How Lizzie Borden Spent Her Life After Being Acquitted

A photograph of Lizzie Borden in 1890.
A photograph of Lizzie Borden in 1890.
Public Domain, Wikimedia Commons

Everyone knows that Lizzie Borden took an axe and gave her mother 40 whacks—and when she saw what she had done, she gave her father 41.

That old jump rope rhyme has a few factual errors, actually: Abby Borden was Lizzie’s stepmother, not her mother, and she was on the receiving end of 18 or 19 blows, while her father received about 11. And, not least of all, Lizzie was acquitted of the horrific murders in Fall River, Massachusetts.

After winning the trial of the century, in which a jury of 12 heavily mustachioed men (picture below) deliberated for 90 minutes, Borden chose to stay in Fall River. She quickly learned that though she had been acquitted in a court of law, not everyone was willing to let her off the hook.

Public Domain, Wikimedia Commons

She bought a new house, which she deemed “Maplecroft,” in one of the nicest neighborhoods in town. And, perhaps to fit into her swanky new digs, she started going by “Lizbeth” instead of Lizzie. Two years after the murder, she and her sister Emma even spent more than $2000 to purchase a 10-foot-tall blue granite monument for their famously deceased relatives.

But if Borden thought she was going to get a fresh start in town, she was dead wrong. All of her friends abandoned her. People refused to sit near her at church. And children, probably daring each other to tempt the murderess, would ring her doorbell in the middle of the night and pelt her house with gravel and eggs.

It’s not surprising that the court of public opinion turned against Borden. Had the citizens of Fall River not already made their minds up for themselves, their opinions may have been swayed when Judge Josiah Blaisdell pronounced her “probably guilty” at her preliminary hearing.

In 1905, even her sister turned on her. Lizzie often traveled to Boston and New York to go to the theater and had developed a relationship with actress Nance O’Neil. Emma disapproved, and a party Lizzie threw for O’Neil at Maplecroft ended up being the last straw. Emma moved out of the house, and though she refused to discuss the matter, she told the Boston Sunday Herald that “I did not go until conditions became absolutely unbearable.” The sisters remained estranged for the rest of their lives.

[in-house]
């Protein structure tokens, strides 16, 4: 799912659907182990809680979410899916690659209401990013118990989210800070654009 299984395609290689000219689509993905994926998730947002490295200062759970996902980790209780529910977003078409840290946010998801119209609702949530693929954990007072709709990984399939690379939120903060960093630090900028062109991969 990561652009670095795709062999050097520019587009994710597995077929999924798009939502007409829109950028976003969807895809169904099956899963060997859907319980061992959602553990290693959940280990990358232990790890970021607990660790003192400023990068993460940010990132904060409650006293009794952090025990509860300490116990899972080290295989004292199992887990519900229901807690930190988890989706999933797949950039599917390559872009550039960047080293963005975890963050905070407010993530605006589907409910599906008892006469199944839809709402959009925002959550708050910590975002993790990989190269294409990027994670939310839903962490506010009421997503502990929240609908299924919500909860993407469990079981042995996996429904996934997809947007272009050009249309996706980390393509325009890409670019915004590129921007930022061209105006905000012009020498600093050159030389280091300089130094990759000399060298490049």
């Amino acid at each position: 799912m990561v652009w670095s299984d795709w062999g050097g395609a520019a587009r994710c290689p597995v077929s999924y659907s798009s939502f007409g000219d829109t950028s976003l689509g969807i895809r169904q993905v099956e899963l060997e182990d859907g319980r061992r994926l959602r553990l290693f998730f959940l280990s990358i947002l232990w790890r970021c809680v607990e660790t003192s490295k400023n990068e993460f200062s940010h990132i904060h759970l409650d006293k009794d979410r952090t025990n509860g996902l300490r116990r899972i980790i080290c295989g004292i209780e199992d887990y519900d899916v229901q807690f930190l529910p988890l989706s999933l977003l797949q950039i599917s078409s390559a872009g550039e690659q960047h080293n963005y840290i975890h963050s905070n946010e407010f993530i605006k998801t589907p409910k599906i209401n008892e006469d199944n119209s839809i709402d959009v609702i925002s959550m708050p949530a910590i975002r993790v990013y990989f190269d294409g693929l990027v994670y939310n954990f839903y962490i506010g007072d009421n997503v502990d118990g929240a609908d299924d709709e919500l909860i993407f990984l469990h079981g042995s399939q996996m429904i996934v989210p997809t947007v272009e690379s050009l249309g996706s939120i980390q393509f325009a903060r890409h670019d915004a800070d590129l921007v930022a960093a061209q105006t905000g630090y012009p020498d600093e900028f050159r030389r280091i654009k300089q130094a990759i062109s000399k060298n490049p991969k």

Lizzie may have gotten one final dig in at the residents of Fall River who had condemned her. After a year of illness, Lizzie died on June 1, 1927—and no one was invited to her burial.

This story has been updated for 2019.

10 Rad Gifts for Hikers

Greg Rosenke/Unsplash
Greg Rosenke/Unsplash

The popularity of bird-watching, camping, and hiking has skyrocketed this year. Whether your gift recipients are weekend warriors or seasoned dirtbags, they'll appreciate these tools and gear for getting most out of their hiking experience.

1. Stanley Nesting Two-Cup Cookset; $14

Amazon

Stanley’s compact and lightweight cookset includes a 20-ounce stainless steel pot with a locking handle, a vented lid, and two insulated 10-ounce tumblers. It’s the perfect size for brewing hot coffee, rehydrating soup, or boiling water while out on the trail with a buddy. And as some hardcore backpackers note in their Amazon reviews, your favorite hiker can take the tumblers out and stuff the pot with a camp stove, matches, and other necessities to make good use of space in their pack.

Buy it: Amazon

2. Osprey Sirrus and Stratos 24-Liter Hiking Packs; $140

Amazon

Osprey’s packs are designed with trail-tested details to maximize comfort and ease of use. The Sirrus pack (pictured) is sized for women, while the Stratos fits men’s proportions. Both include an internal sleeve for a hydration reservoir, exterior mesh and hipbelt pockets, an attachment for carrying trekking poles, and a built-in rain cover.

Buy them: Amazon, Amazon

3. Yeti Rambler 18-Ounce Bottle; $48

Amazon

Nothing beats ice-cold water after a summer hike or a sip of hot tea during a winter walk. The Yeti Rambler can serve up both: Beverages can stay hot or cold for hours thanks to its insulated construction, and its steel body (in a variety of colors) is basically indestructible. It will add weight to your hiker's pack, though—for a lighter-weight, non-insulated option, the tried-and-true Camelbak Chute water bottle is incredibly sturdy and leakproof.